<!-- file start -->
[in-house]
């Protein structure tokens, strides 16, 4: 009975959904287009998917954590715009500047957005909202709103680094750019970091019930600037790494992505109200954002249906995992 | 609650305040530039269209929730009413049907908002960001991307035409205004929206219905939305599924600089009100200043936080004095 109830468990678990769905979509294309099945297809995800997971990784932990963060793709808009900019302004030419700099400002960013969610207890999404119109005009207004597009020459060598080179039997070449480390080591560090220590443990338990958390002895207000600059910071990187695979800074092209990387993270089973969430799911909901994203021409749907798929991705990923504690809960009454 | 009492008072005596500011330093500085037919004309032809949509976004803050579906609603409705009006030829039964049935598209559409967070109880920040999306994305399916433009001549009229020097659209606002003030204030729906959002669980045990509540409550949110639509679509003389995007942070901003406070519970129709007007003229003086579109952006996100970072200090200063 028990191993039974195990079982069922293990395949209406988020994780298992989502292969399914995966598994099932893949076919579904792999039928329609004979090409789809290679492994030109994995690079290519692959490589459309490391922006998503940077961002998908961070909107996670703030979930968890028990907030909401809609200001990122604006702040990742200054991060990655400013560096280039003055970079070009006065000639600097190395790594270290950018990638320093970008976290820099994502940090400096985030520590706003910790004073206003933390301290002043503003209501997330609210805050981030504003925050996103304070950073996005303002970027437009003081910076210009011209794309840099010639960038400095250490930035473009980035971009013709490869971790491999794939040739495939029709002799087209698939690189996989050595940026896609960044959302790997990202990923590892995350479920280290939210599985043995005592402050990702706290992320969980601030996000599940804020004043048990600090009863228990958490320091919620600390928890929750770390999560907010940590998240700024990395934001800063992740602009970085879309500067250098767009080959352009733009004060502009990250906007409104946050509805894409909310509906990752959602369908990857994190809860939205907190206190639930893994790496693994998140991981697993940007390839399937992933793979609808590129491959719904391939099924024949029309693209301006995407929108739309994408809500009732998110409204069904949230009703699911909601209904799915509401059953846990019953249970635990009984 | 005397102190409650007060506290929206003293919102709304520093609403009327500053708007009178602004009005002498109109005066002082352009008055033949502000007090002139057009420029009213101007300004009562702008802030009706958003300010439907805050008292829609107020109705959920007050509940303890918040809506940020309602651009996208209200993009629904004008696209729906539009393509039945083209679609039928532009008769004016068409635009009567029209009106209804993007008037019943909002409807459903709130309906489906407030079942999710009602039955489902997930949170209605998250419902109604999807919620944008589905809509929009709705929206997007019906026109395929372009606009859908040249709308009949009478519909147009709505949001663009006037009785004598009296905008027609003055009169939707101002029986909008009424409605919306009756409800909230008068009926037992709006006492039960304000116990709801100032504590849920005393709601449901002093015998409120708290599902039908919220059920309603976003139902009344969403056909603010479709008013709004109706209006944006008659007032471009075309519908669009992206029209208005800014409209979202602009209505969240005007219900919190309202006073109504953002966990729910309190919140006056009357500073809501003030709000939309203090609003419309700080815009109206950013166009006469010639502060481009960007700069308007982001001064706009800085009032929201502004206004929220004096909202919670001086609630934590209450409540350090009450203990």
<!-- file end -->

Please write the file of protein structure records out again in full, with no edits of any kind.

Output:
[in-house]
């Protein structure tokens, strides 16, 4: 009975959904287009998917954590715009500047957005909202709103680094750019970091019930600037790494992505109200954002249906995992 | 609650305040530039269209929730009413049907908002960001991307035409205004929206219905939305599924600089009100200043936080004095 109830468990678990769905979509294309099945297809995800997971990784932990963060793709808009900019302004030419700099400002960013969610207890999404119109005009207004597009020459060598080179039997070449480390080591560090220590443990338990958390002895207000600059910071990187695979800074092209990387993270089973969430799911909901994203021409749907798929991705990923504690809960009454 | 009492008072005596500011330093500085037919004309032809949509976004803050579906609603409705009006030829039964049935598209559409967070109880920040999306994305399916433009001549009229020097659209606002003030204030729906959002669980045990509540409550949110639509679509003389995007942070901003406070519970129709007007003229003086579109952006996100970072200090200063 028990191993039974195990079982069922293990395949209406988020994780298992989502292969399914995966598994099932893949076919579904792999039928329609004979090409789809290679492994030109994995690079290519692959490589459309490391922006998503940077961002998908961070909107996670703030979930968890028990907030909401809609200001990122604006702040990742200054991060990655400013560096280039003055970079070009006065000639600097190395790594270290950018990638320093970008976290820099994502940090400096985030520590706003910790004073206003933390301290002043503003209501997330609210805050981030504003925050996103304070950073996005303002970027437009003081910076210009011209794309840099010639960038400095250490930035473009980035971009013709490869971790491999794939040739495939029709002799087209698939690189996989050595940026896609960044959302790997990202990923590892995350479920280290939210599985043995005592402050990702706290992320969980601030996000599940804020004043048990600090009863228990958490320091919620600390928890929750770390999560907010940590998240700024990395934001800063992740602009970085879309500067250098767009080959352009733009004060502009990250906007409104946050509805894409909310509906990752959602369908990857994190809860939205907190206190639930893994790496693994998140991981697993940007390839399937992933793979609808590129491959719904391939099924024949029309693209301006995407929108739309994408809500009732998110409204069904949230009703699911909601209904799915509401059953846990019953249970635990009984 | 005397102190409650007060506290929206003293919102709304520093609403009327500053708007009178602004009005002498109109005066002082352009008055033949502000007090002139057009420029009213101007300004009562702008802030009706958003300010439907805050008292829609107020109705959920007050509940303890918040809506940020309602651009996208209200993009629904004008696209729906539009393509039945083209679609039928532009008769004016068409635009009567029209009106209804993007008037019943909002409807459903709130309906489906407030079942999710009602039955489902997930949170209605998250419902109604999807919620944008589905809509929009709705929206997007019906026109395929372009606009859908040249709308009949009478519909147009709505949001663009006037009785004598009296905008027609003055009169939707101002029986909008009424409605919306009756409800909230008068009926037992709006006492039960304000116990709801100032504590849920005393709601449901002093015998409120708290599902039908919220059920309603976003139902009344969403056909603010479709008013709004109706209006944006008659007032471009075309519908669009992206029209208005800014409209979202602009209505969240005007219900919190309202006073109504953002966990729910309190919140006056009357500073809501003030709000939309203090609003419309700080815009109206950013166009006469010639502060481009960007700069308007982001001064706009800085009032929201502004206004929220004096909202919670001086609630934590209450409540350090009450203990």